A tall column of smoke attracted the attention of hundreds of motorists on the Sterling Highway near Longmere Lake on Wednesday evening and brought a quick response from Central Emergency Service firefighters.
The fire was one of two to crop up in the past two days, the other reported Thursday in Homer.
Twelve firefighters managed to get the small Longmere Lake forest fire under control within 20 minutes of receiving the first call at 5:55 p.m. No injuries were reported.
According to Jack Anderson, CES firefighter and paramedic, a man who was planning to burn a brush pile in the thickly wooded Birch Hill neighborhood of Sterling was creating a fire break around the pile, when grass he was igniting quickly burned out of control.
A number of 50-foot spruce and birch trees caught fire and the blaze consumed about one acre of trees and brush.
CES responded with one fire engine, two brush trucks and a water tanker, bringing the fire under control by 6:13 p.m. and having it out by 6:57 p.m., according to Anderson.
Although a dozen homes dot the Birch Hill area, none was affected by the fire. Anderson said two snowmachines and a motorcycle were damaged.
Anderson said the man who started Wednesday's blaze did have tools at hand and tried to control the fire, "but it got away from him."
Some nearby neighbors also tried to help the man without success.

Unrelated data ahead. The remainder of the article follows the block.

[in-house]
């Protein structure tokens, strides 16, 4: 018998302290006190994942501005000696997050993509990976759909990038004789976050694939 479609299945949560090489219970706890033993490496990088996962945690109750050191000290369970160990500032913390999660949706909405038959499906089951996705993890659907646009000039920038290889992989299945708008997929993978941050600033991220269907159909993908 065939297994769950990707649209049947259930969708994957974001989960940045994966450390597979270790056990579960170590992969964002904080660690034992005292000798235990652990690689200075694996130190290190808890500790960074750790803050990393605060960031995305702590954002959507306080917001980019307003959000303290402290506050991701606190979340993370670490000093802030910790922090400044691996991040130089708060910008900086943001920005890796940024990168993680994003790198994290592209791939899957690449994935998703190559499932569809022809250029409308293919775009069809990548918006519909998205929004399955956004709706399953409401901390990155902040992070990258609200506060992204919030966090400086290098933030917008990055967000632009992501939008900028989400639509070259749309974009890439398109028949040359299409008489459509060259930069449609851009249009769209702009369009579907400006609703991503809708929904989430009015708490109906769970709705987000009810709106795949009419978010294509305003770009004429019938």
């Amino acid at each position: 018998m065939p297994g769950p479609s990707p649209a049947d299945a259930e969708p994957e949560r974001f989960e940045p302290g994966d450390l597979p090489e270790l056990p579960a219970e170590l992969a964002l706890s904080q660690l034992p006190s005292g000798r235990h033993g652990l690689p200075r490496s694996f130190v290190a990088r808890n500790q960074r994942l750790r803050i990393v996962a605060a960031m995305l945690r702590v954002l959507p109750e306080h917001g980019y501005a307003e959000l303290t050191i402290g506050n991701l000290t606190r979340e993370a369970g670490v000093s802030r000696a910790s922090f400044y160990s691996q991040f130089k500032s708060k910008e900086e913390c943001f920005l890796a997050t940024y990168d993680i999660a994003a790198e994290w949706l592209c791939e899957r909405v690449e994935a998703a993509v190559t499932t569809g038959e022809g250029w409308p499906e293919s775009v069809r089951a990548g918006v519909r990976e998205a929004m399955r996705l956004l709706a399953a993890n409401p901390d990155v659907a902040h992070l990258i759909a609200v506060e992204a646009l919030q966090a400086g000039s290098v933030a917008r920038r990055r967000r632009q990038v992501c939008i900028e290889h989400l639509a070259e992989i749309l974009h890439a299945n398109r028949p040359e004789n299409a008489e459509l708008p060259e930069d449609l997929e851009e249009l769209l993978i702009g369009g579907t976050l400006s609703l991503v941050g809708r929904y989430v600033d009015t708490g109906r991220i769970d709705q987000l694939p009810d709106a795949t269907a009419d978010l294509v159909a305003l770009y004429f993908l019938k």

He said burn permits are not required yet, but will be as of Sunday.
Homeowners planning to burn brush piles after that should contact the Alaska Division of Forestry for a permit if they live outside Soldotna city limits, and CES for a permit if they are within the city limits. In Kenai, contact the Kenai Fire Department for a permit, and in North Kenai and Nikiski, call the Nikiski Fire Department.
On the southern peninsula a brush fire ignited about 19 miles east of Homer on Thursday afternoon, sending a thick column of smoke visible from the Homer Spit into the sky over Kachemak Bay.
Two fire units from the Alaska Division of Forestry re-sponded to the scene near Basargin Road where the fire had spread to involve about four acres of beetle-killed spruce and grassland.
The cause of the fire is not yet known.
Besides the two units and six forestry division personnel on scene, both the Homer Volunteer Fire Department and the Anchor Point Fire and Emergency Medical Service Area sent brush engines to the seen.
Winters said he was not sure how many firefighters responded from Homer and Anchor Point.
"The winds are favorable for fire suppression," Winters said, adding they were from the southwest to the west.
He said as of around 3 p.m. there had been no reports of complications as a result of wind.
Weather in the Kachemak Bay area has been warm and dry for the past three days.
Forestry fire management officers advise people to pay close attention to weather and wind conditions before lighting any fires.
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